Litigator of the Week: Barry Sher of Paul Hastings
A ruling by a New York appellate court dismissing fraud claims against Sher's client UBS may raise the bar for sophisticated investors to sue for fraud in New York state court when a transaction goes bad.
By Nate RaymondMarch 29, 2012
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When Barry Sher won an appellate ruling Tuesday dismissing fraud claims against UBS, it wasn’t the first time the Paul Hastings partner had gotten fraud allegations dropped against the bank in a case filed over the mortgage meltdown.
But Tuesday’s ruling–in which the New York Appellate Division, First Department dismissed HSH Nordbank’s $500 million lawsuit–may be the most significant yet. Reversing a lower court, the five-judge panel set a tough standard for sophisticated investors to prevail in a fraud case. The court determined that German commercial bank HSH was too sophisticated to claim it had been deceived by UBS when it bought a synthetic collateralized debt obligation. It could not rely on alleged representations made by UBS outside the contracts, and had a duty to uncover any misrepresentations about the CDO, the court said.
Written by Justice David Friedman, the decision may raise the bar for sophisticated investors like hedge funds and financial institutions to sue for fraud in New York state court when a transaction goes bad. “It certainly will have applicability in the structured product world,” said Sher. “But it’s likely far broader, impacting complex contracts in many other areas as well.”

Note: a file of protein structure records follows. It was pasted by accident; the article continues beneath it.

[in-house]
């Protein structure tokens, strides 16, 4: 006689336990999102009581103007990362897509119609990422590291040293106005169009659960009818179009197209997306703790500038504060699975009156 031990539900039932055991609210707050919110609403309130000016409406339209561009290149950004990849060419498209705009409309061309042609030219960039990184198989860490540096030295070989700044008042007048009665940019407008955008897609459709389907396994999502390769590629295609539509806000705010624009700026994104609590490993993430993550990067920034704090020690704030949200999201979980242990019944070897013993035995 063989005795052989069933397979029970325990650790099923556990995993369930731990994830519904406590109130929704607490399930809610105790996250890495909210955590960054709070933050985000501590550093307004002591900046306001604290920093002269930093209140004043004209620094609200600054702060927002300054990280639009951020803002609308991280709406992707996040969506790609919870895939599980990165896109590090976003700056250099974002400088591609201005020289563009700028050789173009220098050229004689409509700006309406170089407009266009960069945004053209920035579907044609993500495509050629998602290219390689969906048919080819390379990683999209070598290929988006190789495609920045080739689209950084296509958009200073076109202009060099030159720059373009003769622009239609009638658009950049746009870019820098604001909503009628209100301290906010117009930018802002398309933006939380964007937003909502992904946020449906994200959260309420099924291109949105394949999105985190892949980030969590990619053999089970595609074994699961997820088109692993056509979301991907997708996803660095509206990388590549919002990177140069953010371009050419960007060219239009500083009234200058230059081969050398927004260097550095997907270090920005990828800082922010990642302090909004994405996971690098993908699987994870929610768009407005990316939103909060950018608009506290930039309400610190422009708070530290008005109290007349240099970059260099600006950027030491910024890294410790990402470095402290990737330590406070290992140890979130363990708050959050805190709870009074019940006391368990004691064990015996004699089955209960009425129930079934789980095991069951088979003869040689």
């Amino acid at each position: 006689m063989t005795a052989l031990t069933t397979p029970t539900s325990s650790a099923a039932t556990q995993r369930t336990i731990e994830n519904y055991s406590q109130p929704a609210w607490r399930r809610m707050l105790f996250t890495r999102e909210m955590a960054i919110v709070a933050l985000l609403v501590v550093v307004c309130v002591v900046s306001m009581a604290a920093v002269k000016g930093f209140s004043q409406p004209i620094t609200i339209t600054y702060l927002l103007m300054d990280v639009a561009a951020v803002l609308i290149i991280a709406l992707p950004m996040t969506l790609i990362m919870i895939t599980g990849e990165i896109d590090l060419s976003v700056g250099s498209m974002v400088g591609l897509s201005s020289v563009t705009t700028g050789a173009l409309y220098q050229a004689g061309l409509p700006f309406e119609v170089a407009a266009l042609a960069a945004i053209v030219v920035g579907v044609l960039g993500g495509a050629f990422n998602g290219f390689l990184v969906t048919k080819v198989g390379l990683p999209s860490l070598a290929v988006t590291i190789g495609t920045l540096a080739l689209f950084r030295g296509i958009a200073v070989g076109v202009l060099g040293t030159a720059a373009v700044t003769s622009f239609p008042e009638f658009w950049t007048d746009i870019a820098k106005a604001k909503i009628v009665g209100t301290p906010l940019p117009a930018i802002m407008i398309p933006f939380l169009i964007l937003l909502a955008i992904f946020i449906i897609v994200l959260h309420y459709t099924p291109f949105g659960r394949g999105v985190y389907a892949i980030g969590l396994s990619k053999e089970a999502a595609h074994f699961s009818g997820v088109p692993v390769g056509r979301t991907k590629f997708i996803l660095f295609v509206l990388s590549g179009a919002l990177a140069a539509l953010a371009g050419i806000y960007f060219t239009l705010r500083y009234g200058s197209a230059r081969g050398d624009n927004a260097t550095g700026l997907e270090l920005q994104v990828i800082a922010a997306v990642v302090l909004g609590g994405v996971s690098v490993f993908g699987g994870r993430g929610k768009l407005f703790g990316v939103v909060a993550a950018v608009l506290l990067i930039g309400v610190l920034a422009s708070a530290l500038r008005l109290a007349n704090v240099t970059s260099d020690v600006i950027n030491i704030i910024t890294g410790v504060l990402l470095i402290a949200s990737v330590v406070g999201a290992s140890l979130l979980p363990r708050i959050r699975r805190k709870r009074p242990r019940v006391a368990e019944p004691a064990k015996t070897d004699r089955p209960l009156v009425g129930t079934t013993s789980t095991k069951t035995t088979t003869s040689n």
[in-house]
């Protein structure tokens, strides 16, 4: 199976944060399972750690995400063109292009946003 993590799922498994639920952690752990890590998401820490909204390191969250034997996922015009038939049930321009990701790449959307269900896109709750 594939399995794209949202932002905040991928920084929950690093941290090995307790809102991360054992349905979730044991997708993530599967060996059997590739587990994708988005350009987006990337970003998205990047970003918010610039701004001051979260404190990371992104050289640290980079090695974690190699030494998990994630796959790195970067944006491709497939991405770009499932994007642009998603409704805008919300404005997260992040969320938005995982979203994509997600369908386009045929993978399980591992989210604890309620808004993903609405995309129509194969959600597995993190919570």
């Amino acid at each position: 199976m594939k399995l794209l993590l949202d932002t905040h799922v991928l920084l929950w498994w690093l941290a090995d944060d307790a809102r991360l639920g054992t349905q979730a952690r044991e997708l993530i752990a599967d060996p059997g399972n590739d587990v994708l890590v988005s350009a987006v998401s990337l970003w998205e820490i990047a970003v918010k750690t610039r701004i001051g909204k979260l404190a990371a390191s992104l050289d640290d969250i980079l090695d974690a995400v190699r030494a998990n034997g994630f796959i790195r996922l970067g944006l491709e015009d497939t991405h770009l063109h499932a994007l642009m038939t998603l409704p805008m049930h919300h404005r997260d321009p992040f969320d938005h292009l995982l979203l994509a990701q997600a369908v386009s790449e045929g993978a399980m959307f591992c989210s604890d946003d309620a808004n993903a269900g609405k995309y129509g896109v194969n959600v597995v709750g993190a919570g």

Lawyers for HSH at Quinn Emanuel Urquhart & Sullivan first sued UBS in February 2008 to recoup the $500 million the German bank lost on the synthetic CDO investment it made with UBS six years earlier. HSH claimed UBS had misrepresented the risks of investing in the transaction. Justice Richard Lowe III allowed HSH to proceed on its fraud and breach of contract claims, but dismissed its negligent misrepresentation claims.
In reversing, Justice Friedman said that to allow HSH to sue for fraud would mean having to “close our eyes to HSH’s sophistication,” as well as to disclaimers and disclosures in the contract and to the bank’s ability to scrutinize the transaction. “By no means do we suggest that UBS, if it engaged in the sharp dealing alleged by HSH, is to be commended; such practices are indeed troubling,” Justice Friedman wrote. But the judge said there was no reason to infer that the bank relied on UBS’s representations.
The lawsuit isn’t over, as HSH’s breach of contract claim survives. That claim is now before Justice Eileen Bransten following Justice Lowe’s promotion to the appellate court. A motion for summary judgment on those claims is pending. UBS is also represented in the lower court by Paul, Weiss, Rifkind, Wharton & Garrison. HSH counsel Philippe Selendey of Quinn Emanuel declined comment.
Even with the contract claim alive, the case is now much simpler. Don’t be surprised to see citations to the opinion popping up in defense briefs in other cases in the months to come. Said Sher: “It is a really strong and comprehensive statement by an influential court that should provide some predictability in contracts between sophisticated parties.”
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